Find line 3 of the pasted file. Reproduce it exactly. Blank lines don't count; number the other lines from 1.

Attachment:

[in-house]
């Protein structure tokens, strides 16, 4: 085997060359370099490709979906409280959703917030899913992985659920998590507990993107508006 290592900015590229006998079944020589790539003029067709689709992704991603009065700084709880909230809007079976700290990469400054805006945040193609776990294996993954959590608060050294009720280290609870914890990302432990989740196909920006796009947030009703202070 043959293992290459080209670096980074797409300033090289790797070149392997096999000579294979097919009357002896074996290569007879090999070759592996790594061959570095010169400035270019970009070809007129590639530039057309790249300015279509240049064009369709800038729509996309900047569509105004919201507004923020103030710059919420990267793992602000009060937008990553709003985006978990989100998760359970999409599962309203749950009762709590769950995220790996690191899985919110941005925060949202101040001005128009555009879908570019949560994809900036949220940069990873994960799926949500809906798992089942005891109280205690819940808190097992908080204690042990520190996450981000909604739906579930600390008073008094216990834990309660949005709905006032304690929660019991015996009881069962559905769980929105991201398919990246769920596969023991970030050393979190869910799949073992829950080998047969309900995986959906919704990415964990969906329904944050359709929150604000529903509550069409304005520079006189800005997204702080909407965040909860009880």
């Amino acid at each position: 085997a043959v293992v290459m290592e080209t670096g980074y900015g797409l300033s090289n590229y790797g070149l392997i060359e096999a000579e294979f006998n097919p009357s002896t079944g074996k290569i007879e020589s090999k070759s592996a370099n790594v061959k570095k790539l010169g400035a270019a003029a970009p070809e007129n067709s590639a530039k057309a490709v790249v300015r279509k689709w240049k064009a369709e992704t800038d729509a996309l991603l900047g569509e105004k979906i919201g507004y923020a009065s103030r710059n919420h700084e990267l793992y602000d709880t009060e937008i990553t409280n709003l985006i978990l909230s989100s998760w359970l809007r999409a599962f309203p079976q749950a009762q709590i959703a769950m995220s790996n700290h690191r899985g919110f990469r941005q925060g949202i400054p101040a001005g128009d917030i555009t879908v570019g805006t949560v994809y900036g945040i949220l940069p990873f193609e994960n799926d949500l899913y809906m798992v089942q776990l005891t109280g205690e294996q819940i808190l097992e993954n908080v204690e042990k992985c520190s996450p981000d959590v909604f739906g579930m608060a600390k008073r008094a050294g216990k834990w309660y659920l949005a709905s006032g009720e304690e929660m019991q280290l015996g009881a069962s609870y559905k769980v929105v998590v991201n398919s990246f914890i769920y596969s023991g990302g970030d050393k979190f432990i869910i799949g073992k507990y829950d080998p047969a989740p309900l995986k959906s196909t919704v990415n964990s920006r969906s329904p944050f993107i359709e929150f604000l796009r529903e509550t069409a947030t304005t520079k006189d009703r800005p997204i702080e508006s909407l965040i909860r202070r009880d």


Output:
């Amino acid at each position: 085997a043959v293992v290459m290592e080209t670096g980074y900015g797409l300033s090289n590229y790797g070149l392997i060359e096999a000579e294979f006998n097919p009357s002896t079944g074996k290569i007879e020589s090999k070759s592996a370099n790594v061959k570095k790539l010169g400035a270019a003029a970009p070809e007129n067709s590639a530039k057309a490709v790249v300015r279509k689709w240049k064009a369709e992704t800038d729509a996309l991603l900047g569509e105004k979906i919201g507004y923020a009065s103030r710059n919420h700084e990267l793992y602000d709880t009060e937008i990553t409280n709003l985006i978990l909230s989100s998760w359970l809007r999409a599962f309203p079976q749950a009762q709590i959703a769950m995220s790996n700290h690191r899985g919110f990469r941005q925060g949202i400054p101040a001005g128009d917030i555009t879908v570019g805006t949560v994809y900036g945040i949220l940069p990873f193609e994960n799926d949500l899913y809906m798992v089942q776990l005891t109280g205690e294996q819940i808190l097992e993954n908080v204690e042990k992985c520190s996450p981000d959590v909604f739906g579930m608060a600390k008073r008094a050294g216990k834990w309660y659920l949005a709905s006032g009720e304690e929660m019991q280290l015996g009881a069962s609870y559905k769980v929105v998590v991201n398919s990246f914890i769920y596969s023991g990302g970030d050393k979190f432990i869910i799949g073992k507990y829950d080998p047969a989740p309900l995986k959906s196909t919704v990415n964990s920006r969906s329904p944050f993107i359709e929150f604000l796009r529903e509550t069409a947030t304005t520079k006189d009703r800005p997204i702080e508006s909407l965040i909860r202070r009880d």